The Ender 3 S1 is Creality’s latest and greatest version of their original Ender 3 printer. The machine boasts a lot of new features and improvements, such as a direct drive extruder, CR-Touch automatic bed leveling sensor, and a powerful 32-bit motherboard.
The new motherboard on the Ender 3 S1 differs from the V4.2.2 or V4.2.7 boards found on the Ender 3 V2, and some of these changes make it more difficult to install new firmware programs. That’s because, in order for a firmware package to run on a mainboard, certain specifications about the board have to be known and integrated into the code of the firmware. For this reason, it often takes at least a few months for third-party firmware programs such as Marlin to offer support for a new motherboard.
Klipper is an increasingly popular firmware program that enables faster print speeds by using an external computer (like a Raspberry Pi board). This external computer handles all of the G-code processing so that the printer’s own controller board can focus solely on controlling the movement of components. Additionally, Klipper offers some other benefits, such as a linear advance feature and remote control of your printer.
While it’s fairly easy to install Klipper on the Ender 3 V2, setting up this firmware package on the Ender 3 S1 is a slightly more complex process. In the following sections, we’ll go over what makes the installation process more difficult, what you need for the firmware upgrade and the steps to do so. It’s also worth pointing out that the firmware installation we’ll go over includes adding support for some of the S1’s new hardware, such as its automatic bed leveling sensor and filament runout sensor. Enjoy!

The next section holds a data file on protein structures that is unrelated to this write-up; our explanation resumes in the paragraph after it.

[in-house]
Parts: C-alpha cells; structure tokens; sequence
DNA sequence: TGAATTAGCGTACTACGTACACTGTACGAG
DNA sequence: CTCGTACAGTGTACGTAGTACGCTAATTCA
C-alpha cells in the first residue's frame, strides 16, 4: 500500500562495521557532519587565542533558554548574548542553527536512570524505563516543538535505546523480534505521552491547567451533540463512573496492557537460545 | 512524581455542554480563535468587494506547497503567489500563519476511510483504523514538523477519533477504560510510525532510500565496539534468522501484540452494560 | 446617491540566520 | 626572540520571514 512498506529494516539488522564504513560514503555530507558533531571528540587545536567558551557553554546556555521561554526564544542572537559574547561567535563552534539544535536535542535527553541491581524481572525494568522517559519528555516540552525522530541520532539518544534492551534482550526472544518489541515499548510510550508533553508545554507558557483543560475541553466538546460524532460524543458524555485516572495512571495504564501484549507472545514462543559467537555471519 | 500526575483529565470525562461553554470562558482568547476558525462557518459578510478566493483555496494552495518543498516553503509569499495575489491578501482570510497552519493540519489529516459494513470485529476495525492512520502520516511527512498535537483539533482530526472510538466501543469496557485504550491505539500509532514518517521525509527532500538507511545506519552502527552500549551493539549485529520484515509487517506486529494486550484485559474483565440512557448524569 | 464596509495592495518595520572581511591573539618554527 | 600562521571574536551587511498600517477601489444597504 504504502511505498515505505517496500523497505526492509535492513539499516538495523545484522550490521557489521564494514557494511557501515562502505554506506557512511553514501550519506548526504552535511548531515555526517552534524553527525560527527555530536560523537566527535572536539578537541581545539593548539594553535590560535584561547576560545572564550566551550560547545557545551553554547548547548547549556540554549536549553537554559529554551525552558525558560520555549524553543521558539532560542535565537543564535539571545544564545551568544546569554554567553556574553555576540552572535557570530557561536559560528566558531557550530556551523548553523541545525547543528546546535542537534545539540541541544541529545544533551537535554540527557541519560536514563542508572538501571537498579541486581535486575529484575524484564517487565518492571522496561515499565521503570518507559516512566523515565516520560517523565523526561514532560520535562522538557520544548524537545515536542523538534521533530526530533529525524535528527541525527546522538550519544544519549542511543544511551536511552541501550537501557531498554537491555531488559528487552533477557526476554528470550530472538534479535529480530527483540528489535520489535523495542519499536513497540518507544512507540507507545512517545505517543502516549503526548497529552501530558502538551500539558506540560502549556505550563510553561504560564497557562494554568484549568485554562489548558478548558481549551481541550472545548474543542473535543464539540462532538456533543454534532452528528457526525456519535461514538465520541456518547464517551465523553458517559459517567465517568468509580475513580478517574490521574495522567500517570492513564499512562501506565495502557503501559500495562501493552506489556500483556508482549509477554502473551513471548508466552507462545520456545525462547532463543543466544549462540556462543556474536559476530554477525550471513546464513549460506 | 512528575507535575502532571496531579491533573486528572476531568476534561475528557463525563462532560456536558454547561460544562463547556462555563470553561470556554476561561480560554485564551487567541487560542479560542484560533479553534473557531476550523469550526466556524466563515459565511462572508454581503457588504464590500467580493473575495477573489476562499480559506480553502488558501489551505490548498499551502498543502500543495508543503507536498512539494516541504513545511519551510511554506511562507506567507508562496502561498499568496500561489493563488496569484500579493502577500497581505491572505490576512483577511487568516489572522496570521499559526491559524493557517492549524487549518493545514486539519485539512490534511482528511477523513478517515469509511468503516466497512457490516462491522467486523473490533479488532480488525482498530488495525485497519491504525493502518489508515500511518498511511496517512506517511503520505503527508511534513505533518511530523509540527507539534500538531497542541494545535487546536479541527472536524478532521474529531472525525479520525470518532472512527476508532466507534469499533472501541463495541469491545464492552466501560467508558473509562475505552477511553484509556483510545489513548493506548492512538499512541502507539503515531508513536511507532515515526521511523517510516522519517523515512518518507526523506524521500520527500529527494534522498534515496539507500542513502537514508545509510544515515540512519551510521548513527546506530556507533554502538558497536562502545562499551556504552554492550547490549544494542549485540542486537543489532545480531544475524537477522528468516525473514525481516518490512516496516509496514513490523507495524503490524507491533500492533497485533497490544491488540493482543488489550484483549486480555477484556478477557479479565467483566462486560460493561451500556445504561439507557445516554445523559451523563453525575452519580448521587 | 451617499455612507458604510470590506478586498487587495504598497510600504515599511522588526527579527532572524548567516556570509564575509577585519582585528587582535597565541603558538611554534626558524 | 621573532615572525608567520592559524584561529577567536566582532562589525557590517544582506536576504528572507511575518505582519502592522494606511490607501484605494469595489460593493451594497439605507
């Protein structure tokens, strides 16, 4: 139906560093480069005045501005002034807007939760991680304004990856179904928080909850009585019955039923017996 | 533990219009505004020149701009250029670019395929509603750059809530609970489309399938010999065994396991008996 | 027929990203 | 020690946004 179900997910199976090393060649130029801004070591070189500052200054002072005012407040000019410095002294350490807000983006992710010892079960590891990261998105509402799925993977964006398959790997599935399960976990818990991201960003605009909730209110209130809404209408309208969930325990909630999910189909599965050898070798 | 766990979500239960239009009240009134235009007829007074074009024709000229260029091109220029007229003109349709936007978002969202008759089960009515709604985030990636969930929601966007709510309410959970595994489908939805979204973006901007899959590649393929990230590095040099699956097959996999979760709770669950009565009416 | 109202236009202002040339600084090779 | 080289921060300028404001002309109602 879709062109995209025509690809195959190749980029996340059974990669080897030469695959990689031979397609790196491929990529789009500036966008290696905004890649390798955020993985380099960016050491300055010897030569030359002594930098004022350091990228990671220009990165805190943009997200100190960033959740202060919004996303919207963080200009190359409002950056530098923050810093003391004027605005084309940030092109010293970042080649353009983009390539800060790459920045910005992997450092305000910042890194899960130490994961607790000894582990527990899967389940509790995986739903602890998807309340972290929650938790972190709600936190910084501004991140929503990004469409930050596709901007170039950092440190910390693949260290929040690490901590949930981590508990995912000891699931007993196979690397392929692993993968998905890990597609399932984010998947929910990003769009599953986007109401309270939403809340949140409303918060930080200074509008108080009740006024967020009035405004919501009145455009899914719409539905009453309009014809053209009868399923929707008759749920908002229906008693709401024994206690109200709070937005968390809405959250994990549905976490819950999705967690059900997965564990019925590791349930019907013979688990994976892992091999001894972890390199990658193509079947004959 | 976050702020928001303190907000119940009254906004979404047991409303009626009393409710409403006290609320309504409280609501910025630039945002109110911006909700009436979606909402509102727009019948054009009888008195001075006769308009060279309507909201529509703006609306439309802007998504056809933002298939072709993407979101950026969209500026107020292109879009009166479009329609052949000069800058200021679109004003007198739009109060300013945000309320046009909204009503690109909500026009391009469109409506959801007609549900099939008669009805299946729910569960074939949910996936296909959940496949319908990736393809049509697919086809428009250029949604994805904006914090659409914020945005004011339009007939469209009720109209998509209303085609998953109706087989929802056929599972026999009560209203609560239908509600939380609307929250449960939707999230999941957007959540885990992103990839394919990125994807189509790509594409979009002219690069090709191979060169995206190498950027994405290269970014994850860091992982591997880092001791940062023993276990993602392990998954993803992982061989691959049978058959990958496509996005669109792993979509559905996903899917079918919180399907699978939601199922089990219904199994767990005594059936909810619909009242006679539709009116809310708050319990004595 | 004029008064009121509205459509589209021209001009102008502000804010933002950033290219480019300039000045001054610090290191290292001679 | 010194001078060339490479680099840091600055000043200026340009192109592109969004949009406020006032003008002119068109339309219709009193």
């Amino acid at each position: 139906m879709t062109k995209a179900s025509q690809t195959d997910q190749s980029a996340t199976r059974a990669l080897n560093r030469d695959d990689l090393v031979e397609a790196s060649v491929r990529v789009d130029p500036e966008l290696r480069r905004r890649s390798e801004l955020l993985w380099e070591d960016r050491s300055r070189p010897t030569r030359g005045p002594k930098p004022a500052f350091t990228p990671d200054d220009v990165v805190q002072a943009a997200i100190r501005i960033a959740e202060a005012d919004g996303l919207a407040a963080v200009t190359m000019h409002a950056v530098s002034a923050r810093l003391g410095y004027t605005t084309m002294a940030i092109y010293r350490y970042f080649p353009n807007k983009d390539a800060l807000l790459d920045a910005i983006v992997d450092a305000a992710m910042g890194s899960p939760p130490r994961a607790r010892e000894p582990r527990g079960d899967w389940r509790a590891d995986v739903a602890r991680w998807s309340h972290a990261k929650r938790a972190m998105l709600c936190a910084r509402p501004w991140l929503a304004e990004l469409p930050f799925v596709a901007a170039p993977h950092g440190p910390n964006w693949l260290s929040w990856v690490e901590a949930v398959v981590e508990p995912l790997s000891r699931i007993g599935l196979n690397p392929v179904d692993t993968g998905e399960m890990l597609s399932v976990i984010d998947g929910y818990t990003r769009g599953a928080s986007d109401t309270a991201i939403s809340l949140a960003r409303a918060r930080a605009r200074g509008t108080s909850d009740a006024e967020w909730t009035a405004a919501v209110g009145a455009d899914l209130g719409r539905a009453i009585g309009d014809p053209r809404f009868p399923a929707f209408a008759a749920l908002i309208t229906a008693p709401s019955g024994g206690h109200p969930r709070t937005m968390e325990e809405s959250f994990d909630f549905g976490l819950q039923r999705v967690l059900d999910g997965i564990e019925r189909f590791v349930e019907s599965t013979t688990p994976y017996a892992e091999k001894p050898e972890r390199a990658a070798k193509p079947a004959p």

As we hinted, installing Klipper on the Ender 3 S1 is more difficult than on other versions of the Ender 3. First off, Creality is being tight-lipped about the specifications of the new motherboard, which has no official name at the moment. Moreover, the stepper motor drivers integrated into the S1’s board aren’t known, and the hardware ports differ a lot from those on the older Creality Ender 3 boards.
Although Creality hasn’t publicly talked about it, it’s also known that the processor on the S1’s board differs from other Creality boards. Based on the transcription on the board’s central chip, the S1 uses an ARM Cortex M4 chip while the V4.2.X boards use an M3 chip. There isn’t much of a difference between the two, but the M4 is capable of faster data transmission.
The reason these differences are significant in the firmware installation process is that each firmware package has to be compatible with the board that it’s being installed. When new printers with new motherboards come out, it usually takes at least a few months for a compatible firmware configuration to be built, tested, and released. Currently, there isn’t an official Klipper firmware configuration for the Ender 3 S1 on the GitHub repository.
According to TH3D, Creality has also modified the bootloader on the board so that third-party (non-Creality) firmware programs can’t be installed through the SD card slot. While this is true for some people, some users were still able to install third-party firmware packages, so it’s a toss-up. Firmware changes are still possible, though, as long as you use an external flashing device and program such as STLink.
And now that we’ve gone over the challenges that we’ll have to overcome later let’s get into the process!
What You’ll Need
Unlike the installation process for other firmware programs, Klipper requires a decent amount of hardware and software to be loaded onto your Ender 3 S1.